Freeing the San Antonio Four
Published: November 14, 2012
On January 8, 1998, Navarijo, Delia, and their daughter went out for dinner. For dessert, they came home and helped the girl bake a cake in an Easy Bake Oven she'd just been given for Christmas. That night, the girl left to go stay with Garza, her grandmother.
At her house, Garza later told child protection workers and police, the girl appeared sad, "rather very deep in thought, tired, thinking about things." Then the girl told Garza her father repeatedly raped her. On some occasions, Garza testified, Delia watched and did nothing to stop it. "So what you're telling us today is that this child told you that her mother would come into the room and see what was going on, and not do anything about it?" questioned defense attorney Therese Huntzinger. Garza responded in Spanish, "That's right."
Garza alerted officials at the girl's pre-school the next day, who then called police and CPS.
When Delia took the daughter home, however, the story changed. "[I]s that lady (CPS worker) going to be mad at me?" the girl asked, according to Delia. "And I said no, she's not going to be mad at you, why would she be mad? She basically told me, my dad didn't touch me.
My grandma told me to say that he did. She lied."
Three days later, while the daughter was alone in another interview with the CPS caseworker, she recanted the story. "Why did you tell me that he had touched you?" CPS asked the girl, according to a transcript of the video-taped interview. "Yea, but grandma told a lie," the girl responds. "Yes, that's not what I'm asking you, but why did you tell me — remember when we talked, you told me he touched you, ok? Can you tell me why you said that?"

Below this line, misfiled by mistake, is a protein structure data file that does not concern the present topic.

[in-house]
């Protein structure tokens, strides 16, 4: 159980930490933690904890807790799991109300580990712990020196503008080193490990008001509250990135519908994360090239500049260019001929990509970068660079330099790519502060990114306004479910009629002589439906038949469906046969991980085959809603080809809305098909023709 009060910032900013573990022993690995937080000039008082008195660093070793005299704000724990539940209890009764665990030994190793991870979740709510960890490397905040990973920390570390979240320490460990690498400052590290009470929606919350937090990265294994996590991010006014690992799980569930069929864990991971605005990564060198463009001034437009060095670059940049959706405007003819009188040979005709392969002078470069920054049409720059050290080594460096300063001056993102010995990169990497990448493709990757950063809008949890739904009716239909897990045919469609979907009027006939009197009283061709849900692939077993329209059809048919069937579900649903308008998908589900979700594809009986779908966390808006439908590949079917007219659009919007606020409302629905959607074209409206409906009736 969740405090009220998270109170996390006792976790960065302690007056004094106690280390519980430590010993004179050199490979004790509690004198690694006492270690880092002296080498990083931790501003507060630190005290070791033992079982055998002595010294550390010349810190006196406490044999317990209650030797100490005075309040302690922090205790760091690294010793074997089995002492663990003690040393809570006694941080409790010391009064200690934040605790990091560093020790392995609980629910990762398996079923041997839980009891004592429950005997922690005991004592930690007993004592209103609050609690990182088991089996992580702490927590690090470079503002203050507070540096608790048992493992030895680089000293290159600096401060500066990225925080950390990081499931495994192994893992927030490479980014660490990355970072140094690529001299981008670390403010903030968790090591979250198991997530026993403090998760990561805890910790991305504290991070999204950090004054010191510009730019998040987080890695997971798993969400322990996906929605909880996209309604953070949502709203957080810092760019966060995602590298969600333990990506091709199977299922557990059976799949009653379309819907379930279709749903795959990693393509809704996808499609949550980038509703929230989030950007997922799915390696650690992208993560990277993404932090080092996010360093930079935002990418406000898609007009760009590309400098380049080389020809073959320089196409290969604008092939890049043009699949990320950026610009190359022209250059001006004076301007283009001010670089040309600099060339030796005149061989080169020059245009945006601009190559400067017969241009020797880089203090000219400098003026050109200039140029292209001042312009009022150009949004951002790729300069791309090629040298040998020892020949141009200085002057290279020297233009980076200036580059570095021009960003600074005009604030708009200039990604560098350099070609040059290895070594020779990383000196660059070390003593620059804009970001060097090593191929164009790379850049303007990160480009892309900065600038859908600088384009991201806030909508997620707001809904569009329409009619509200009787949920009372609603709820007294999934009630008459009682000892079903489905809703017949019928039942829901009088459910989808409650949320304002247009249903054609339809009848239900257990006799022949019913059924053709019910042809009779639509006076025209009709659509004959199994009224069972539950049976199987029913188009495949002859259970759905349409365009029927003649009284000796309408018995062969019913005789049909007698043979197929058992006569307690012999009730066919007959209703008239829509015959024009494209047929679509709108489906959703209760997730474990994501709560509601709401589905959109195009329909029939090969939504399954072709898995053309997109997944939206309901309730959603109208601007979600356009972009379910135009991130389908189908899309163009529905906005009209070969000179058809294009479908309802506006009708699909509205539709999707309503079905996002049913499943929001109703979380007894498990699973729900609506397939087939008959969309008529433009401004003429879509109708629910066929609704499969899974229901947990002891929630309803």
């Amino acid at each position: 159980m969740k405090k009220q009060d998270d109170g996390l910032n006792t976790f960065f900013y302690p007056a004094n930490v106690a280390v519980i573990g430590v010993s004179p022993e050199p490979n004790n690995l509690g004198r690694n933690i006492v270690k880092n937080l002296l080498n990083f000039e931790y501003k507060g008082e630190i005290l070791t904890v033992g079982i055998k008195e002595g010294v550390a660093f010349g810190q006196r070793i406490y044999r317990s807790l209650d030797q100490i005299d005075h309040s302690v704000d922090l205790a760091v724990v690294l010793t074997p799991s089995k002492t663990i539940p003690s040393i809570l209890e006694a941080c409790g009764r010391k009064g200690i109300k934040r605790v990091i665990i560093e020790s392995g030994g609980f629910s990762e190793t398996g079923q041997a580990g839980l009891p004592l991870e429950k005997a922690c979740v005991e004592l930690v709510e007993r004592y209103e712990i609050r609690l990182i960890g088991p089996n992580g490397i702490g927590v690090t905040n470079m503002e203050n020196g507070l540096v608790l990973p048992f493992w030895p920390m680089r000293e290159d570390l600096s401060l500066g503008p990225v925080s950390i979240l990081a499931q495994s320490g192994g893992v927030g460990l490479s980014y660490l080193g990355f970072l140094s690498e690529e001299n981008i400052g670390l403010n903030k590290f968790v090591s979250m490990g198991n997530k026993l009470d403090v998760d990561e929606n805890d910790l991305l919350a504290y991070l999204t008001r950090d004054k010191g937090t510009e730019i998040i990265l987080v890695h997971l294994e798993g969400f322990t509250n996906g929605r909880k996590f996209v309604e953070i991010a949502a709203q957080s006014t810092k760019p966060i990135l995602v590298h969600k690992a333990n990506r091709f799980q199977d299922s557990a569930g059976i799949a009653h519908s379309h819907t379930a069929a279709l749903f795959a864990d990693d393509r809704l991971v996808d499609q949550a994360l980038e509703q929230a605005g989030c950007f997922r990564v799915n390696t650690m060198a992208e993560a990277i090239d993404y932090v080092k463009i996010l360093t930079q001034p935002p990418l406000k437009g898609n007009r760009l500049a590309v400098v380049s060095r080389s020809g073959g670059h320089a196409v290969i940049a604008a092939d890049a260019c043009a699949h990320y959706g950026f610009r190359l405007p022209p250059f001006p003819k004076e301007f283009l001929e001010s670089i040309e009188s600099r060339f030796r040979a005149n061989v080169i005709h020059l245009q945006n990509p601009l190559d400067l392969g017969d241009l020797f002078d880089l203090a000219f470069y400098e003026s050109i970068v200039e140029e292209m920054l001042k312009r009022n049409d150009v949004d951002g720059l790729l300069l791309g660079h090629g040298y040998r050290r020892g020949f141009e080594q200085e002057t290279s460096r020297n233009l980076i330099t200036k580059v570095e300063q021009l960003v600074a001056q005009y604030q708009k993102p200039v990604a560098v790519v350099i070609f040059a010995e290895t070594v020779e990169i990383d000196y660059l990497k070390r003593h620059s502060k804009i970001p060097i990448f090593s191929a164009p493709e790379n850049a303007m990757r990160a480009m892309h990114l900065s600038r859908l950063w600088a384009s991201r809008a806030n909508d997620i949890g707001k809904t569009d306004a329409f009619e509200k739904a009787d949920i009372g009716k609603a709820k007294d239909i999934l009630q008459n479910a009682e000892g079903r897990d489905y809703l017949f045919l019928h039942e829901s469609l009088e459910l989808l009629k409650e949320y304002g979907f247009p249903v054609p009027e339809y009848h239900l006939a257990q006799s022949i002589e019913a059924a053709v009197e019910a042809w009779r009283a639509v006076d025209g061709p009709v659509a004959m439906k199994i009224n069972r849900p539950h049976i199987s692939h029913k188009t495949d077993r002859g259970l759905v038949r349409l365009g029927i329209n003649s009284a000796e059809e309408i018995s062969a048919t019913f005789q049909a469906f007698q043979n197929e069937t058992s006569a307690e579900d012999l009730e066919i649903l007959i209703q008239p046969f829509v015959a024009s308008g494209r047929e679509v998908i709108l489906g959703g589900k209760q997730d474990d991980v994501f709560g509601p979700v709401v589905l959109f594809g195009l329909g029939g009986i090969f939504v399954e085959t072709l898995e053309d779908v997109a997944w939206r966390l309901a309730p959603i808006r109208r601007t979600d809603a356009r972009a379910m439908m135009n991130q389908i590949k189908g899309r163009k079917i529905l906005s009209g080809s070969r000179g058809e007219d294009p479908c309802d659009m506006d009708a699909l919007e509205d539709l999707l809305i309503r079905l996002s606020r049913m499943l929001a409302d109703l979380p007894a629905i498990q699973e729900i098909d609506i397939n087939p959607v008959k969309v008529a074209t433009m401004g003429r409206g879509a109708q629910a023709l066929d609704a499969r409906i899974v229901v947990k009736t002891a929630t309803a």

"Grandma told me to say that."
Navarijo's defense highlighted that he'd been diagnosed with prostate cancer soon after his marriage and had surgery to remove his prostate four months before the allegations surfaced. From September 1997 to August 1998, he was incontinent, unable to control urination.
Navarijo was also impotent, reluctantly revealing on the stand, "From the date of my surgery to this present day, I have not achieved an erection, sir. I am totally impotent due to the surgery."
But the girl again said her father raped her in a subsequent interview with a caseworker, in which the grandmother was present in the interviewing room. Throughout multiple statements on and off the stand, the daughter says the assault happened once. Then that it happened every night for at least a month. Or that her father assaulted her with a pico. "Can you tell me what you mean by pico?" prosecutor Jeff Mulliner asked the child. "Like — like a little sharp knife," the girl said.
The prosecution and defense in Navarijo's case battled over one crucial element: whether Nancy Kellogg's findings confirmed the girl had been sexually assaulted.
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